Ads In Schools: Creative Way To Get Cash Or Bad For Kids? Maybe BothSierra Black
School buses are an icon in our culture. The traditional bright yellow buses bring up childhood memories as swiftly and surely as the smell of cookies baking.
Everything changes, though, even traditions. The sides of many bright yellow school buses are sporting a new look this year: ads.
Showing off everything from sugary treats to doctors’ offices, buses are becoming the new billboards in many towns. Hungry for cash, towns and cities are turning their school buses into valuable advertising real estate. Schools are also selling ads in lunchrooms, parking lots and on their school websites. A few are putting advertising inside the buses.
That seems like a creative solution to the all-too-real cash flow shortage many schools are facing. But is it good for kids?
NO. Selling ad space on school property, especially in the lunchroom where the kids are so clearly the target audience, is not good for kids. In fact, I’d go so far as to say it’s bad for them.
Young children in particular are exceptionally vulnerable to advertising. They can’t easily differentiate between ads and entertainment or educational images. The advertising posters telling them to eat sugary cereal seem just as authoritative and honest as the PSAs encouraging them to eat a healthy, balanced meal.
It could be that selling ad space is the lesser evil. That’s certainly what those doing it claim. The ad revenues are, as the New York Times describes it, “a drop in the bucket” of school budget needs, but it’s a drop that makes it possible for some schools to buy new textbooks or hire a music teacher. That’s a compelling argument. Maybe it’s worth a little advertising exposure to get kids these benefits. After all, they see ads everywhere else.
The Campaign for a Commercial-Free Childhood isn’t buying it, according to the NYT:
Critics say exposing impressionable young children to ads that appear to be endorsed by their educators is problematic.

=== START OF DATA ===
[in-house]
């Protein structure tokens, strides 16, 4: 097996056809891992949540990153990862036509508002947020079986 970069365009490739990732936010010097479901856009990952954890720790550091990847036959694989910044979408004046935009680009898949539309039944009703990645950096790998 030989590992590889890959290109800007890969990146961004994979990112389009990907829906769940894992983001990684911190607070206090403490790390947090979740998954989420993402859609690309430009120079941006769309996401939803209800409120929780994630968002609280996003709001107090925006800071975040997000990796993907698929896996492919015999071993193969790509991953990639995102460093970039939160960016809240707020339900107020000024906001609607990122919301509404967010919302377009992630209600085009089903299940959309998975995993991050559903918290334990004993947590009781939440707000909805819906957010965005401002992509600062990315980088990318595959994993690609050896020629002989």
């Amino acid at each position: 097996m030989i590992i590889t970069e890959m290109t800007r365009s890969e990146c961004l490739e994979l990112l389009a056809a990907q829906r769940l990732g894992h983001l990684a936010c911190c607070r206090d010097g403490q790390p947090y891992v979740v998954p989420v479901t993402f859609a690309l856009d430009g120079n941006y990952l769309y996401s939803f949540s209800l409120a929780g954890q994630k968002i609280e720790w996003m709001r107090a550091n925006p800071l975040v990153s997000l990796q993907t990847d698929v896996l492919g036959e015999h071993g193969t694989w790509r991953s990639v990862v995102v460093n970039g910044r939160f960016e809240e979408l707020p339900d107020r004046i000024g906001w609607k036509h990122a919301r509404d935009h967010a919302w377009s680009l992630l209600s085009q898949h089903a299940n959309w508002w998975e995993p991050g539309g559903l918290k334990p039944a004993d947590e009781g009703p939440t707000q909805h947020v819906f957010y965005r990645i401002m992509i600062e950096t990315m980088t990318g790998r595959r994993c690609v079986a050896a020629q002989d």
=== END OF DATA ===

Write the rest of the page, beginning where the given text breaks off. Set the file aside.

“Mandatory education laws are based on the idea that education is good for society, and is good for kids,” said Josh Golin, associate director of Campaign for a Commercial-Free Childhood, a nonprofit organization. “That argument falls apart when you’re talking about mandatory exposure to advertising.”
Neither am I. Yes, advertising is ubiquitous. But that doesn’t mean our kids should have it staring them in the face while they eat their lunch or ride the bus.
There does seem to be two classes of ads here: those that are aimed mainly at adults and those that are aimed mainly at children. A cereal ad in an elementary school lunchroom is taking advantage of the captive audience of little kids with few critical thinking skills. A bank ad on the side of a school bus is probably aimed more at parents and community members who will see it as the bus goes by.
It’s the first set of ads I’m really upset by. In general, I think advertising and schools don’t mix. We’re sending our kids the wrong message when we appear to endorse advertising through their schools. Schools are places to learn, not to shop. I’d like to see neither form of ads being sold on school property. It’s the ones aimed at kids that seem especially insidious, though. As adults, I believe we should be doing what we can to protect kids from media influence and advertising, not pushing more of it on them.
Does your school have advertising in its lunchrooms? On its buses? Do you love it or hate it? Are the ads just a necessary evil?